Nutrition and your Mental Health

What you eat is linked to your mental healthHow outrageous would it be if it turned out that your diet not only affected your physical health, but also your mental health? Well this could very well turn out to be true. New psychological research is being conducted that is beginning to look into how nutrition can impact our mental health.

 

Mental Health can be Affected by Inflammation

It is well known that stress and inflammation can both work to negatively affect our mental health. Research has proved time and again that a proper diet can work to help prevent these things from occurring. But little research has been conducted that has looked into combining nutrition and mental health.

That is until now. Psychologists are compiling the research that has been done that has looked into the correlations and are coming back with some surprising conclusions.

A study found that diets that are high in inflammatory foods can greatly increase the risk of the person developing depression. This would include diets that are high in grains especially. And it can effect anyone, even those that don’t have ciliac’s.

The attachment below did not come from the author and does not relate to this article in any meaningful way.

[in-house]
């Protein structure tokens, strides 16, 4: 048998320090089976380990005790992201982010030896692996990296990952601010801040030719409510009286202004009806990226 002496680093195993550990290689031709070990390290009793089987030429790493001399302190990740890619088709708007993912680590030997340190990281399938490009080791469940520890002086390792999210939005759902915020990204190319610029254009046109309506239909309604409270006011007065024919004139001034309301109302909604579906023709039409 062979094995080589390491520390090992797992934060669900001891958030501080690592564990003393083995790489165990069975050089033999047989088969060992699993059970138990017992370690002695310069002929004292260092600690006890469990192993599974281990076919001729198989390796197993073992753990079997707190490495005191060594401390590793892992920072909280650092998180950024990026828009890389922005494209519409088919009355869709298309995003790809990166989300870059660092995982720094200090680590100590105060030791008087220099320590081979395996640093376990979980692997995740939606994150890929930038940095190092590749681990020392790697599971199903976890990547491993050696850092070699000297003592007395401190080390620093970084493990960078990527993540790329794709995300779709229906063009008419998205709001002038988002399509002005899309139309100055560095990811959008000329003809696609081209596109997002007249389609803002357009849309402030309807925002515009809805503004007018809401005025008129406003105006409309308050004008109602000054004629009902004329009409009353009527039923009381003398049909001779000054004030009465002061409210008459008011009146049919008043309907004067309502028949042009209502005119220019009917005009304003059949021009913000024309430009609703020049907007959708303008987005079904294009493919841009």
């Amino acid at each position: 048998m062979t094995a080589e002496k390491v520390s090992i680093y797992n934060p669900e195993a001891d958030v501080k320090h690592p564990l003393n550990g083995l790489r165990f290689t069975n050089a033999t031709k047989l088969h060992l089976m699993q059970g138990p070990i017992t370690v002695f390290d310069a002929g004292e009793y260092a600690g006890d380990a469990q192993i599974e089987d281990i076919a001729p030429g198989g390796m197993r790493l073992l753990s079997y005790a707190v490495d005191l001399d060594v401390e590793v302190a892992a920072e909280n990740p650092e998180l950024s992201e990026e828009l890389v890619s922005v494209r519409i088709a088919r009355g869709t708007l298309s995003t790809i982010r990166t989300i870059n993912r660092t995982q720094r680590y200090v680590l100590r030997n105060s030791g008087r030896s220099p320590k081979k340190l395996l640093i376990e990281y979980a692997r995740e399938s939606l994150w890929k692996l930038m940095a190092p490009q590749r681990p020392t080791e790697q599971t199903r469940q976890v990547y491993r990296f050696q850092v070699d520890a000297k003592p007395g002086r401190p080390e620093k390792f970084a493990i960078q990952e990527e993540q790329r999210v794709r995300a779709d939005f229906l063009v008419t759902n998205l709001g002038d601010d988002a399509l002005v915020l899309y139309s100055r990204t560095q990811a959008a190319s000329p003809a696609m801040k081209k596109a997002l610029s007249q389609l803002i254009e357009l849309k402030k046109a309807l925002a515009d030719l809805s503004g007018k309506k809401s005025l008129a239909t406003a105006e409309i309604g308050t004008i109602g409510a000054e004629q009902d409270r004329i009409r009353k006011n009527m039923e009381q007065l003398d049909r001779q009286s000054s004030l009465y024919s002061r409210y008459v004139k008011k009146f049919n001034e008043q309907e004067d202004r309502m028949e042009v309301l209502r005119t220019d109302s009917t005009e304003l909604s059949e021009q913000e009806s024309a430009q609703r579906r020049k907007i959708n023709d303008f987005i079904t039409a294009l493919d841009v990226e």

Other studies have been done that look into things beyond nutrition though to see how they can affect the mental health of individuals.

 

The Mediterranean style

The Mediterranean-style diet is one that is rich in fruits and vegetables. It also calls for the person to eat healthy fats that can be found in nuts and fish. Researches followed nearly 12,000 participants and found that the diet helped to fight against depression just as much as the physical activity and social activity that the individual participated in.

ADHD and Fats

The number of children that are diagnosed with ADHD seems to be on the rise.  This disorder can be characterized by a number of symptoms. The most well known ones are impatient, hyperactivity, daydreaming, and disorganization. Scientists found that while children with ADHD may not eat less fatty acid, they have an essential fatty acid deficiency. The lower the amount of fatty acids that are found, the more likely the child was to display symptoms of ADHD.